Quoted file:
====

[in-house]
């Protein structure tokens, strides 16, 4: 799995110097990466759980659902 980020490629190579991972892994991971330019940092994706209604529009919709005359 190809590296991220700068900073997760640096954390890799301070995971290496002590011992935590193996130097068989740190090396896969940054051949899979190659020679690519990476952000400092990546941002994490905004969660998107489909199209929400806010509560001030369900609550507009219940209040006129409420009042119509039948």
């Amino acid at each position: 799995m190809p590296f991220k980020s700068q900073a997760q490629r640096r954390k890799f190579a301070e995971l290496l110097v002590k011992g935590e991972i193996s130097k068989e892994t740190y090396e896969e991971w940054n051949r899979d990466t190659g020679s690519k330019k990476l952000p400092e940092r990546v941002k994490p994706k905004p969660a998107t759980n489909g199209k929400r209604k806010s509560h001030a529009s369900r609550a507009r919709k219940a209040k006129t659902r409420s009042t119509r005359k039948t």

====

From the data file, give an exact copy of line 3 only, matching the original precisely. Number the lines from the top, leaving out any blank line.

């Amino acid at each position: 799995m190809p590296f991220k980020s700068q900073a997760q490629r640096r954390k890799f190579a301070e995971l290496l110097v002590k011992g935590e991972i193996s130097k068989e892994t740190y090396e896969e991971w940054n051949r899979d990466t190659g020679s690519k330019k990476l952000p400092e940092r990546v941002k994490p994706k905004p969660a998107t759980n489909g199209k929400r209604k806010s509560h001030a529009s369900r609550a507009r919709k219940a209040k006129t659902r409420s009042t119509r005359k039948t």